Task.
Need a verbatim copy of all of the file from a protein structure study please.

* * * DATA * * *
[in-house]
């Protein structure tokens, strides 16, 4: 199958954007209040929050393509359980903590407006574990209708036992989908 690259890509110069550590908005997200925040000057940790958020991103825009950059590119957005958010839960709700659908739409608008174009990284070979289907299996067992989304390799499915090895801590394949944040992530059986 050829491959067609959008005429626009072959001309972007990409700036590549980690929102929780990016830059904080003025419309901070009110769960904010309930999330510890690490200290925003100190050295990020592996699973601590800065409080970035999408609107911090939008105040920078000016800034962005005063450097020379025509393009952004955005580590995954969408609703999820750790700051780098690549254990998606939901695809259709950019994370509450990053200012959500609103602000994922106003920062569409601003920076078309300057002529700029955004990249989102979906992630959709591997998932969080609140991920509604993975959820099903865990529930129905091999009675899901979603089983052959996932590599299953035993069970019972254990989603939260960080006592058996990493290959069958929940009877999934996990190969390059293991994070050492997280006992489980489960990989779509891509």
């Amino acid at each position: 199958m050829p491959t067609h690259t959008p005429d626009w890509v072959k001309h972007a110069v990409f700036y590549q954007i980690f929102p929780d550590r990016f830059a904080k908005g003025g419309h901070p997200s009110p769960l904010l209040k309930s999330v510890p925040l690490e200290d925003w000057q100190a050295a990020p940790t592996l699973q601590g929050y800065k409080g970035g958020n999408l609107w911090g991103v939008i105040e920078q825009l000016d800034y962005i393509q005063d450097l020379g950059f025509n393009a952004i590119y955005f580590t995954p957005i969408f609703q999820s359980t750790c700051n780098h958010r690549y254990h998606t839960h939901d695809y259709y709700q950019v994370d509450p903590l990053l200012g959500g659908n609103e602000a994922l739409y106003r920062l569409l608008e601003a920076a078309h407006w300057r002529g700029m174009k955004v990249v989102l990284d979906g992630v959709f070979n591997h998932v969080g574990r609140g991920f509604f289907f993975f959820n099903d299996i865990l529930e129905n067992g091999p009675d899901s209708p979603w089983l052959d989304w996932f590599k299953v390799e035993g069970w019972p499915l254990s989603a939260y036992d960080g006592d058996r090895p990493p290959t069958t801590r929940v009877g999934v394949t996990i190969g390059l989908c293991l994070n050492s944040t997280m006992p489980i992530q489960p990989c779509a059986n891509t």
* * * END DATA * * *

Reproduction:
[in-house]
């Protein structure tokens, strides 16, 4: 199958954007209040929050393509359980903590407006574990209708036992989908 690259890509110069550590908005997200925040000057940790958020991103825009950059590119957005958010839960709700659908739409608008174009990284070979289907299996067992989304390799499915090895801590394949944040992530059986 050829491959067609959008005429626009072959001309972007990409700036590549980690929102929780990016830059904080003025419309901070009110769960904010309930999330510890690490200290925003100190050295990020592996699973601590800065409080970035999408609107911090939008105040920078000016800034962005005063450097020379025509393009952004955005580590995954969408609703999820750790700051780098690549254990998606939901695809259709950019994370509450990053200012959500609103602000994922106003920062569409601003920076078309300057002529700029955004990249989102979906992630959709591997998932969080609140991920509604993975959820099903865990529930129905091999009675899901979603089983052959996932590599299953035993069970019972254990989603939260960080006592058996990493290959069958929940009877999934996990190969390059293991994070050492997280006992489980489960990989779509891509």
């Amino acid at each position: 199958m050829p491959t067609h690259t959008p005429d626009w890509v072959k001309h972007a110069v990409f700036y590549q954007i980690f929102p929780d550590r990016f830059a904080k908005g003025g419309h901070p997200s009110p769960l904010l209040k309930s999330v510890p925040l690490e200290d925003w000057q100190a050295a990020p940790t592996l699973q601590g929050y800065k409080g970035g958020n999408l609107w911090g991103v939008i105040e920078q825009l000016d800034y962005i393509q005063d450097l020379g950059f025509n393009a952004i590119y955005f580590t995954p957005i969408f609703q999820s359980t750790c700051n780098h958010r690549y254990h998606t839960h939901d695809y259709y709700q950019v994370d509450p903590l990053l200012g959500g659908n609103e602000a994922l739409y106003r920062l569409l608008e601003a920076a078309h407006w300057r002529g700029m174009k955004v990249v989102l990284d979906g992630v959709f070979n591997h998932v969080g574990r609140g991920f509604f289907f993975f959820n099903d299996i865990l529930e129905n067992g091999p009675d899901s209708p979603w089983l052959d989304w996932f590599k299953v390799e035993g069970w019972p499915l254990s989603a939260y036992d960080g006592d058996r090895p990493p290959t069958t801590r929940v009877g999934v394949t996990i190969g390059l989908c293991l994070n050492s944040t997280m006992p489980i992530q489960p990989c779509a059986n891509t």